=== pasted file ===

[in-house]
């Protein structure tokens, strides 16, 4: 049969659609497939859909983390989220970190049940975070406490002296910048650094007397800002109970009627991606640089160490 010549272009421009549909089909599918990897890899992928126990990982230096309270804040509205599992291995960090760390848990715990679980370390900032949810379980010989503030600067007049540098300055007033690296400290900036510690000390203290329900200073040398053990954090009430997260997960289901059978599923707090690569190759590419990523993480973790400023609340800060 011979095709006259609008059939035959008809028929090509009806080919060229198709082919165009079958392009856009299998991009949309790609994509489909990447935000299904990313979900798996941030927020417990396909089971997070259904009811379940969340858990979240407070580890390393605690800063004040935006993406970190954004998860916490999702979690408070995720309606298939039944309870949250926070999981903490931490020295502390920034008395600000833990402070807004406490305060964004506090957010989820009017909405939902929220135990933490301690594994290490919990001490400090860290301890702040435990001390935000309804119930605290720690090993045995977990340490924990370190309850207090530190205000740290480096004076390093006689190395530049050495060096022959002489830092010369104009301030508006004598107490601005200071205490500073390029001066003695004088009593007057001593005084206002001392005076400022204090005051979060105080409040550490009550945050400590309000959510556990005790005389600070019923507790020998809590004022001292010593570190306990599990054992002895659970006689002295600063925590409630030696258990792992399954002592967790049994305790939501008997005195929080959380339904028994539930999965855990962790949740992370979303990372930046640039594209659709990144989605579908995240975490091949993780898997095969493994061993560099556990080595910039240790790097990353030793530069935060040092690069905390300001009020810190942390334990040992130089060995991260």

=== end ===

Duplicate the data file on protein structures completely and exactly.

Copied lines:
[in-house]
């Protein structure tokens, strides 16, 4: 049969659609497939859909983390989220970190049940975070406490002296910048650094007397800002109970009627991606640089160490 010549272009421009549909089909599918990897890899992928126990990982230096309270804040509205599992291995960090760390848990715990679980370390900032949810379980010989503030600067007049540098300055007033690296400290900036510690000390203290329900200073040398053990954090009430997260997960289901059978599923707090690569190759590419990523993480973790400023609340800060 011979095709006259609008059939035959008809028929090509009806080919060229198709082919165009079958392009856009299998991009949309790609994509489909990447935000299904990313979900798996941030927020417990396909089971997070259904009811379940969340858990979240407070580890390393605690800063004040935006993406970190954004998860916490999702979690408070995720309606298939039944309870949250926070999981903490931490020295502390920034008395600000833990402070807004406490305060964004506090957010989820009017909405939902929220135990933490301690594994290490919990001490400090860290301890702040435990001390935000309804119930605290720690090993045995977990340490924990370190309850207090530190205000740290480096004076390093006689190395530049050495060096022959002489830092010369104009301030508006004598107490601005200071205490500073390029001066003695004088009593007057001593005084206002001392005076400022204090005051979060105080409040550490009550945050400590309000959510556990005790005389600070019923507790020998809590004022001292010593570190306990599990054992002895659970006689002295600063925590409630030696258990792992399954002592967790049994305790939501008997005195929080959380339904028994539930999965855990962790949740992370979303990372930046640039594209659709990144989605579908995240975490091949993780898997095969493994061993560099556990080595910039240790790097990353030793530069935060040092690069905390300001009020810190942390334990040992130089060995991260």